Hi, Denise. Thanks for hosting me today and allowing me to share my newest release with your readers. Things Old and Forgotten is a collection of short fiction that includes stories in several genres—magical realism, fantasy, speculative, even two that touch on mild horror.
When I’m writing, I often visualize in colors. My father was an artist, and although he would not consider white a color (technically, it’s a shade) it has long mesmerized me. It speaks to the ethereal, visionary, and the otherworldly. The color white floats—a wisp of the insubstantial we can never quite touch, like an echo weaving future and past.
I had all those elements in mind when I wrote Desert White which—among other strangeness—includes a white dog. When I was eight years old, I wrote my first short story, The Night Dog, about a spectral canine. It took me decades to pen another about a white canine. Below is a short excerpt taken from the beginning of Desert White.
“His name is White.” The gravelly tone of the old man’s voice matched his lined and weather-beaten skin.
“It’s fitting.” Micah eyed the dog from his seat at the kitchen table. If not for the German shepherd’s dark eyes, he would have thought the animal was an albino. White had sniffed around his mutilated wrists in the desert, nudging him with a cold nose. Now, curled up on the floor of Floyd Henley’s trailer, the canine didn’t seem the ghostly presence it had under a pale moon. Even so, he wished it wouldn’t lie so close. Large dogs made him nervous.
The shepherd was the last of his worries.
Earlier, he’d caught a glimpse of his reflection in the mirror above Floyd’s bathroom sink while the old man fussed over his wounds. When he’d driven into the desert that evening, his hair had been ink-black. Now, it was the same spectral white as Floyd’s dog.
I must be dreaming—still.
“Drink this.” Floyd thrust a cup of foul-smelling liquid into his hands. The concoction looked like yellow mud threaded with licorice.
“What is it?”
“Healthy. That’s all you need to know.” Floyd hobbled a short distance away, pausing by the rear door to snatch a plaid jacket from a peg. When he returned, he dropped the frayed garment over Micah’s shoulders. It reeked of must and stale pipe tobacco, but the fabric was warm.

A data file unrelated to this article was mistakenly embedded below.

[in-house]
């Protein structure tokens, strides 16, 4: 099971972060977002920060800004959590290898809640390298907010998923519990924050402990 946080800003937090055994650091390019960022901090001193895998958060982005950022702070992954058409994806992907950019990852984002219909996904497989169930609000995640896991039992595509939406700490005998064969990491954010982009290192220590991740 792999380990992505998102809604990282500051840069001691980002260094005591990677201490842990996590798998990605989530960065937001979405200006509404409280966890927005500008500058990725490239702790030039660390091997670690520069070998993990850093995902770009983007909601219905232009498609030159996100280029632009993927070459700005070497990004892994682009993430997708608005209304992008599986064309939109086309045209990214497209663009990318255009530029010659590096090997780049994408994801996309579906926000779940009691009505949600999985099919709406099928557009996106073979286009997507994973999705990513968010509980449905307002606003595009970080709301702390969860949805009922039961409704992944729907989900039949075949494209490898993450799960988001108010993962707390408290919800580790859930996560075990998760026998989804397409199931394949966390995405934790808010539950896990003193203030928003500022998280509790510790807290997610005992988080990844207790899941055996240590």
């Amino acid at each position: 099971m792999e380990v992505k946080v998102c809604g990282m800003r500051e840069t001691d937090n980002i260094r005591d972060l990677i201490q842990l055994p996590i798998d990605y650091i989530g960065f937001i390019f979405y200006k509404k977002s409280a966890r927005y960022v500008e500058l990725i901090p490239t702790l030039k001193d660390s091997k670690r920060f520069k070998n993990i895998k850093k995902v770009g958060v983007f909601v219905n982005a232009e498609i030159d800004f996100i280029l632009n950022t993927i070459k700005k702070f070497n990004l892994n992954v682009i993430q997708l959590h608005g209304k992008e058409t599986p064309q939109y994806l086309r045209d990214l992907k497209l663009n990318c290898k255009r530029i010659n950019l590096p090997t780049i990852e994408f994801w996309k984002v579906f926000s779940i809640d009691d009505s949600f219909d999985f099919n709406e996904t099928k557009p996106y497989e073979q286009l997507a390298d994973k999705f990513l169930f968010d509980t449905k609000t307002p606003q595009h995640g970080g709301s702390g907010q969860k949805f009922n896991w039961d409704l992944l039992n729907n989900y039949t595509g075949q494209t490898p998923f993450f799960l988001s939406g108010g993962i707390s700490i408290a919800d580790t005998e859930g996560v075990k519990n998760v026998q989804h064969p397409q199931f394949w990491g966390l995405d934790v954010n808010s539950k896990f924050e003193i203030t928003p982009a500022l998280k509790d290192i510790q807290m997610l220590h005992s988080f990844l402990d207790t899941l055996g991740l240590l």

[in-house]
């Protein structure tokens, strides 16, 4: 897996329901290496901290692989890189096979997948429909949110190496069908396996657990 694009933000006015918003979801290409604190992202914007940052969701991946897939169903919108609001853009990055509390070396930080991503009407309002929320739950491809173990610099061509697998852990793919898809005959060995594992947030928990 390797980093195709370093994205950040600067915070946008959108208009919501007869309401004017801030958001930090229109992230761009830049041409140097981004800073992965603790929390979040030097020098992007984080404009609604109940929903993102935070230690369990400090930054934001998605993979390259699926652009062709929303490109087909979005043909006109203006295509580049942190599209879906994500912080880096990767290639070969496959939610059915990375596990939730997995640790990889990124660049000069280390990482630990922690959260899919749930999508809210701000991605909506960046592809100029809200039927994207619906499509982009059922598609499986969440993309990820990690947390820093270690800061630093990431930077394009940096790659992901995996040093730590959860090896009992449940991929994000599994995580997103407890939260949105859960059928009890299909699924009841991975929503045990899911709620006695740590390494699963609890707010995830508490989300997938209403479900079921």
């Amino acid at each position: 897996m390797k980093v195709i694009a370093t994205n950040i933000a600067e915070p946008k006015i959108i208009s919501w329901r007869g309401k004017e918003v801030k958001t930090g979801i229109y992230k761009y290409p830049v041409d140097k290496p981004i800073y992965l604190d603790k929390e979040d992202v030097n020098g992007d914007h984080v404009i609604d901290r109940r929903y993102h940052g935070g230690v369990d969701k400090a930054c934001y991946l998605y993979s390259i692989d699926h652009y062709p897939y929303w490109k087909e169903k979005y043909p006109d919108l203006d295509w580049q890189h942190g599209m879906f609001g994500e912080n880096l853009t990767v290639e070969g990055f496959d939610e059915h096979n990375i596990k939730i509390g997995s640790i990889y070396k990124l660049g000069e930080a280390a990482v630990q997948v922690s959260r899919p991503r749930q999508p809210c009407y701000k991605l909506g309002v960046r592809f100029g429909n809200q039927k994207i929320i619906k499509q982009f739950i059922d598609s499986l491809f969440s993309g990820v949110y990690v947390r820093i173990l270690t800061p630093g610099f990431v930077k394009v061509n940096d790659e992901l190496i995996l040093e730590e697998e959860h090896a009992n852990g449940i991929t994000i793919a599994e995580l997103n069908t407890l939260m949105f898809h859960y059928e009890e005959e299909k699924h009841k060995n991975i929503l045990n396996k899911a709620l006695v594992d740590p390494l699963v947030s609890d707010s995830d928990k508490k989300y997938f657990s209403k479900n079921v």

Grateful, he gathered it close. He hadn’t been able to stop shivering since his brush with death. “Thanks.”
Floyd nodded to the cup in his hands. “Drink.”
He forced down a mouthful of the tonic. Tasted bitterness in steeped tea leaves, caraway, and something citrusy. “What were you doing in the desert?”
“I could ask you the same, but no need.” Floyd busied himself filling a basin with water. A crisp yellow towel hung from his shoulder. “We both know what drew you there.”
Shame heated Micah’s face. Tightening his hand around his cup, he studied the dried blood beneath his fingernails. The ugly rust-colored blots on his jeans.
I should have bled to death. Would have, if not for the old man and his dog.
He forced another swallow of the abominable brew, taking perverse pleasure in the way it curdled his gut. At least he was alive to feel the acid.
Floyd drew a chair close then set his basin on the linoleum-topped table. Pale green with chrome edges, the surface had a repetitive design that reminded Micah of boomerangs. How long would it take to count all those angled wedges flying into infinity? Long enough for the blood to drain from his body after slicing his wrists?
The old man had already lined up fresh bandages and gauze pads, well stocked for a recluse who lived in the middle of nowhere. Maybe he had no choice, holed up in the run-down trailer like a hermit. As far as Micah could tell, there wasn’t another soul for miles. Damn fortuitous he and the dog had been there.
A man keeping King Arthur’s dream of Camelot alive.
A Robin Hood battling in a drastically different Sherwood.
A young man facing eternity in the desert.
A genteel southern lady besting a powerful order of genies.
A woman meeting her father decades after his death.
These are but a few of the intriguing tales waiting to be discovered in Things Old and Forgotten. Prepare to be transported to realms of folklore and legend, where magic and wonder linger around every corner, and fantastic possibilities are limited only by imagination.
Thanks again for hosting me today, Denise. In honor of my love for autumn—a fantastic time to curl up with a book—Things Old and Forgotten will be on sale for .99c through October 31st.
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